So, let’s look at the typical additive content and function for various applications without detailing the chemistry of the various additives.

Turbine oils. These are sometimes referred to as R&O oils for the rust and oxidation inhibitors incorporated in these oils. Although their names suggest the rust inhibitors are for protecting the machinery metals, they also help reduce the oxidation rate of the oil. Conversely, the oxidation inhibitors protect the oil but also help protect the metal surfaces. These work synergistically and are common additives in virtually all finished lubricants with the exception of metalworking lubricants, fire resistant hydraulic oils and soluble oils.

Rust results from the attack of water and oxygen on ferrous (iron or steel) metals. Corrosion inhibitors are usually included with rust inhibitors to protect nonferrous metals from the corrosive attack of acidic and chemically reactive elements. Without these inhibitors, metal surface corrosion leads to the loss of metal exposing fresh metal that wears at an accelerated rate. Additionally, metal ions are produced that promote oxidation of the lubricant. To protect the machinery from rust and corrosion, these inhibitors form films on metallic parts to protect them from attack by contaminants in the oil.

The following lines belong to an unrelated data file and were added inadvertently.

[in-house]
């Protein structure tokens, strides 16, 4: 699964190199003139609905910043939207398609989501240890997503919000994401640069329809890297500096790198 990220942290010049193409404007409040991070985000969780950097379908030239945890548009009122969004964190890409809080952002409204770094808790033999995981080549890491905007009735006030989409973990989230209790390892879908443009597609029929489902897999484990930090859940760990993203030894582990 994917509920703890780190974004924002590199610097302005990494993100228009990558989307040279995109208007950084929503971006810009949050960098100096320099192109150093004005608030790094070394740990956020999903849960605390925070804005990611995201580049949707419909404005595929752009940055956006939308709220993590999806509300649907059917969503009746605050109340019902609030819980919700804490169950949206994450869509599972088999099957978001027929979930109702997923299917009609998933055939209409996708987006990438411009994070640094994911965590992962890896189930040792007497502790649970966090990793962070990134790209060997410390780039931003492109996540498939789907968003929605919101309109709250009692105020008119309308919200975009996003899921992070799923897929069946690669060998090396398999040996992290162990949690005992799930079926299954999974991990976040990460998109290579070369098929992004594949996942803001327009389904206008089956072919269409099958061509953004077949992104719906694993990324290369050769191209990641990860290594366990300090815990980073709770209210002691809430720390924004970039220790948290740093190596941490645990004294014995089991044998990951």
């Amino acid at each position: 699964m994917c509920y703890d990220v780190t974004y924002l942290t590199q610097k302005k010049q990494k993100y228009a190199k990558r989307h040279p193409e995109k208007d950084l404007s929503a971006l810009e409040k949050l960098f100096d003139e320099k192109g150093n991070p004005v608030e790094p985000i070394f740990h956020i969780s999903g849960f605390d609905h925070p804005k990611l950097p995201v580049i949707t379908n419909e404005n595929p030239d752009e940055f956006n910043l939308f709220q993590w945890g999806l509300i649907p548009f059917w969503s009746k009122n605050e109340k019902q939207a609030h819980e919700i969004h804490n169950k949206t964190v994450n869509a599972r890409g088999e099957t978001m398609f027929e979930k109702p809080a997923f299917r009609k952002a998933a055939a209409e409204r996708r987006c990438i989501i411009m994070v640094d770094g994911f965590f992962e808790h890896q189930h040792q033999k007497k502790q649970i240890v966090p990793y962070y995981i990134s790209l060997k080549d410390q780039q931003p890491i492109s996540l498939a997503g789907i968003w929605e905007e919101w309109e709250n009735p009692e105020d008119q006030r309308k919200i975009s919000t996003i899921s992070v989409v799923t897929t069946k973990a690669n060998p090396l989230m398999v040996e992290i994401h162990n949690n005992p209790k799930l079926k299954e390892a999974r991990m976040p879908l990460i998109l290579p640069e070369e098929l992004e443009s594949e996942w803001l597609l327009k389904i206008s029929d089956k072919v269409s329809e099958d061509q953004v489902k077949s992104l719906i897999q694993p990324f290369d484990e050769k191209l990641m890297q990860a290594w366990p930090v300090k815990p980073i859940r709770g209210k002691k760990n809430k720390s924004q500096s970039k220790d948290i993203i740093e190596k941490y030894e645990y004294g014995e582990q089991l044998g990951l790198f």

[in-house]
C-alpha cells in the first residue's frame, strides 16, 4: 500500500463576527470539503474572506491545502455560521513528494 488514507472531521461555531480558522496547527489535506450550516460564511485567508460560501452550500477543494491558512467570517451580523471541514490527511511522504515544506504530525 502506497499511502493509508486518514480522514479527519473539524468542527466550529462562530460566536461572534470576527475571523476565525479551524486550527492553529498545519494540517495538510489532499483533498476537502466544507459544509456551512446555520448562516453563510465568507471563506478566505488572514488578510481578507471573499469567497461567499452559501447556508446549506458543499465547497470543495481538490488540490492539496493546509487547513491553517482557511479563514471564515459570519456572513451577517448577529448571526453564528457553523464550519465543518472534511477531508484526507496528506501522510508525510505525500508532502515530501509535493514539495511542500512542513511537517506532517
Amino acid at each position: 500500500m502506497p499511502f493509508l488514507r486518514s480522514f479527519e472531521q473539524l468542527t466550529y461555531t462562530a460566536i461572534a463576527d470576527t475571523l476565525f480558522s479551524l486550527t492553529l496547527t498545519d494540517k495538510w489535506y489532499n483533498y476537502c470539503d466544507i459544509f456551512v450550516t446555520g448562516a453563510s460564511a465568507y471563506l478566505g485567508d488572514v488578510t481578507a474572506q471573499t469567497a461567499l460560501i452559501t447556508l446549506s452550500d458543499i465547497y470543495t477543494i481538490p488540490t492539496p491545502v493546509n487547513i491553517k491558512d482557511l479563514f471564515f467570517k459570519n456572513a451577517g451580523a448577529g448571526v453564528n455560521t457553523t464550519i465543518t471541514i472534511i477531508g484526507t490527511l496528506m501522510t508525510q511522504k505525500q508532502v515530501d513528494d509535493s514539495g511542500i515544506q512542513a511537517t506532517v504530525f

Metal deactivators also may be used in these applications. They have a slightly different chemistry but also form films on metal surfaces by combining with the metallic ions formed reducing the catalytic effect on oxidation rate of the oil.

Oil oxidation is a reaction with the hydrocarbons of the oil. The oxidation rate increases with exposure to heat, water contamination, metallic ions and even exposure to light. Excessive oxidation leads to acid formation in the oil, lubricant breakdown, oil thickening, sludge and varnish formation. Oxidation inhibitors slow the oil oxidation rate by interrupting the chain reactions of reactive peroxides formed in the oil.

As with most things in life, too much of a good thing is bad. In the case of antioxidants, too much of certain inhibitors can harm seals. Too much of certain corrosion inhibitors can become corrosive to other metals.

Used oil analysis utilizes several different tests to monitor oxidation and oxidation resistance of lubricants. Acid number and viscosity change tests could indicate when the oil needs to be changed due to oxidation. Used oil analysis of turbine applications also may use tests that actually look at antioxidation additive depletion, varnish tendency or measure oxidation resistance via the Rotary Pressure Vessel Oxidation Test (RPVOT), but lubricant tests are another discussion topic.